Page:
City Boy Slinks Home With Sore Arm
in Mike and the Bush Mechanics on 8 May 2010
I was WWOOFing this past week or so. For those of you unfamiliar with the terminology, and concerned for my spelling, WWOOF stands for Willing Workers On Organic Farms.
It has become a verb (to WWOOF) and a noun (a WWOOFer). There are WWOOF organisations all around the world, connecting the willing with the work. People – usually travellers – exchange their labour for food and board.
For me, it is a chance to leave the city, learn, and be part of a way of life where food is grown and eaten, not just eaten.
Su Dennett and David Holmgren kindly agreed for me to stay at Melliodora, their property in Hepburn Springs, an hour-and-a-half north-west of Melbourne. Dave is the co-originator of permaculture, and an insightful commentator on matters from bushfire preparation to geo-politics and peak oil.
Melliodora is one hectare, teeming with food and thought. Each building, tree, path, plant and detail is carefully placed for the benefit of everything else. The household economy provides both physical and intellectual nourishment.
The evening I arrived, Dave walked me through the property. We left their owner-built, passive-solar mudbrick home and walked past their kitchen garden to the shed and chook-house. Through the swinging gate, we came to the barn and loft where I’d be staying. Close to the house, these buildings are the crossroads of the property. Here, the animals are tended: goats milked; chooks fed and eggs collected. This is the place to get tools and equipment. It’s the throughway to the orchards and the other veggie patches. It’s the spot for solitary time on the compost toilet.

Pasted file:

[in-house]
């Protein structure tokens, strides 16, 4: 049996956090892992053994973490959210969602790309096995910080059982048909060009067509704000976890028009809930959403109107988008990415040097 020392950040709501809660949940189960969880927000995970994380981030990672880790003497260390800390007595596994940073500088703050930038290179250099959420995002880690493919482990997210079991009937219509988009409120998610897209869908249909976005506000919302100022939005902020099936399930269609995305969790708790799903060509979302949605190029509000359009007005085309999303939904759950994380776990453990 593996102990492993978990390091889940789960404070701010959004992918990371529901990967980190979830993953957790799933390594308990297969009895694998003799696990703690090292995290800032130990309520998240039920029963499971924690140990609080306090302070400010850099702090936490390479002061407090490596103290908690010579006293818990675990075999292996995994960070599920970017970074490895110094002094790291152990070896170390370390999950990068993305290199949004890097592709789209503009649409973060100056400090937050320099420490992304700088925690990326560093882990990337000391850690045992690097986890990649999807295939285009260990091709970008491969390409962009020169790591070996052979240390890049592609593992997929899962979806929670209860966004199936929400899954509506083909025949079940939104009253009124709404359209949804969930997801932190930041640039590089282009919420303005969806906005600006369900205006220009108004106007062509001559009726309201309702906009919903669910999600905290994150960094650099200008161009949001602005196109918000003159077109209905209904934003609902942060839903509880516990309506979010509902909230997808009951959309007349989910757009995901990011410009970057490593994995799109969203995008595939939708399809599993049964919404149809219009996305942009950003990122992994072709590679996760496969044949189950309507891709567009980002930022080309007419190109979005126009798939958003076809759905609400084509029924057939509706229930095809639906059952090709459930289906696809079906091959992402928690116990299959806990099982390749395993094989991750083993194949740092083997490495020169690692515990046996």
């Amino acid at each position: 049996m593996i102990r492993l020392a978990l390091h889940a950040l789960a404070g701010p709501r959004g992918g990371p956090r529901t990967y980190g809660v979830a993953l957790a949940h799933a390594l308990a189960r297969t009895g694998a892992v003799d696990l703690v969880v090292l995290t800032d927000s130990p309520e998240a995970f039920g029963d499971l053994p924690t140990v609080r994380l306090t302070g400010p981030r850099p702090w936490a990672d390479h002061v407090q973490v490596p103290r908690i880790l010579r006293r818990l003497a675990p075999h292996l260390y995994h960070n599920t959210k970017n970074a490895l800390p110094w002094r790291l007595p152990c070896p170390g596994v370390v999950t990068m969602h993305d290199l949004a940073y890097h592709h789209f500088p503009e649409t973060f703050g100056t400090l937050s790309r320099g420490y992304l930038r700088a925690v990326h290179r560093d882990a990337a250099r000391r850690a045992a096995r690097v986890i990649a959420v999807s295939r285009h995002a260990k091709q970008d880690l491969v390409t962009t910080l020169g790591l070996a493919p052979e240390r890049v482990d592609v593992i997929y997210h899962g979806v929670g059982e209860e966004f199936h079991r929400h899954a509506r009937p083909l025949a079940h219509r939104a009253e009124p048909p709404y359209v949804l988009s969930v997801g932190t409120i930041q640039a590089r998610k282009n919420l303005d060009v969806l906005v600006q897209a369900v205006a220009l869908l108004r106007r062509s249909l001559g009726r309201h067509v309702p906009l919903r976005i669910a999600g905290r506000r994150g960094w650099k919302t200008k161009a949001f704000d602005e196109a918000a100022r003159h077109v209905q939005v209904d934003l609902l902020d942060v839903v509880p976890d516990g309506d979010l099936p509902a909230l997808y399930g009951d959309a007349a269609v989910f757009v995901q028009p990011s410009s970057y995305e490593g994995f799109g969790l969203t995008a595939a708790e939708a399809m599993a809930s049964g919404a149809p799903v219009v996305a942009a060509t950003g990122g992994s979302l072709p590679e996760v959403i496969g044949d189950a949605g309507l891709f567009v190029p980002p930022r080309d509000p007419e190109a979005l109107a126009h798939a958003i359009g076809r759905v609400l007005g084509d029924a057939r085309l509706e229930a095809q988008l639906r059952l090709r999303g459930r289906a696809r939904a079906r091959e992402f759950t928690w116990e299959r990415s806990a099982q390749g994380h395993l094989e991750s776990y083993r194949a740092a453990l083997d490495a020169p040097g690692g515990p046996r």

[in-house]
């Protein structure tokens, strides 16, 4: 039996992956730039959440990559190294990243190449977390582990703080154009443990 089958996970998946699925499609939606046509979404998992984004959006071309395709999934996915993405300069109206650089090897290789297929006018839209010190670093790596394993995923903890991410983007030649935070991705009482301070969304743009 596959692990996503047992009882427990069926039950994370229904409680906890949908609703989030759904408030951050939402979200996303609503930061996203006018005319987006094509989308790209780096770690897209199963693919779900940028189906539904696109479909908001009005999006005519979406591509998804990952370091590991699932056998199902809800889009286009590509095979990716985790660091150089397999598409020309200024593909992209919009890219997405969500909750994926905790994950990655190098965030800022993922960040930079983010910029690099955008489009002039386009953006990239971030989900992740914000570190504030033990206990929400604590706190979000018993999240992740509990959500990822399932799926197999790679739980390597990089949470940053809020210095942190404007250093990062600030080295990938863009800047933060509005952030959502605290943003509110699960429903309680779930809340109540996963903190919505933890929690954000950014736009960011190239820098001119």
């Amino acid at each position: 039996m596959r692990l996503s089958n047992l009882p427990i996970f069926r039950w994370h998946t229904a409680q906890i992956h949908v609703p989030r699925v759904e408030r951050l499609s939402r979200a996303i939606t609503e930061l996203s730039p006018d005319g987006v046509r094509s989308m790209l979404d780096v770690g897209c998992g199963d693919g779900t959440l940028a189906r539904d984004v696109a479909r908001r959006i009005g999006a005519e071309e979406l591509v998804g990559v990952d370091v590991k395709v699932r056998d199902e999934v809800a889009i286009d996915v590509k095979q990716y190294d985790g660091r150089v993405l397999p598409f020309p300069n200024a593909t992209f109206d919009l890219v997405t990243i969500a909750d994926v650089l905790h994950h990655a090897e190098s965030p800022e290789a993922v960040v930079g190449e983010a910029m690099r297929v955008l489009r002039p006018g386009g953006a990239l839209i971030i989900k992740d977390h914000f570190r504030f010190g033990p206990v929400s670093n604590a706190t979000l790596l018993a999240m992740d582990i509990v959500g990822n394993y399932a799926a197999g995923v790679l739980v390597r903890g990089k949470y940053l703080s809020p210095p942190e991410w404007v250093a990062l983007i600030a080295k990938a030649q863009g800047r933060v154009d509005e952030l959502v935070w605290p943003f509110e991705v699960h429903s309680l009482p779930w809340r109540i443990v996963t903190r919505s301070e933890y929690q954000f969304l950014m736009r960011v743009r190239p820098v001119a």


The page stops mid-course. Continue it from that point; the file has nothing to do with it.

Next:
We continued down the hill, past the orchards to the dams. Dave introduced me to Melliodora’s real owners: Tan, Bett and Flame. They were chatting and chewing on some willow, and they implored Dave to cut them more.
Su milks the goats each morning, all four (goats and human) united in constant conversation. Su makes yogurt and cheese from the milk. She also keeps bees, runs a bulk-foods and veggie box co-op, and works on the Hepburn Relocalisation Network.
I emerged from my loft each morning at seven-thirty. We lit the wood-stove in the kitchen, cooked porridge and boiled water. Dave roasted chestnuts. Life at Melliodora revolves around the gravitational pull of that wood stove.
My days were largely spent harvesting: apples, grapes, feijoas, mushrooms, potatoes, cherry guavas. It has been a bumper season, after so many of drought. I bottled pears, de-netted fruit trees, de-sludged a massive water tank.
The nights are cold in the Victorian central highlands. One evening, after the second afternoon digging spuds, I caught sight of a muscular man in the mirror: my shoulders were broad, my arms bulging. I was wearing five jumpers.
And alas, below the layers, my feeble arm was hurting. T’was the spuds that did me in. My left forearm and wrist swelled up like a thin snake that gobbled a mouse. The local physio told me to rest, then advised me to build up my muscles before returning.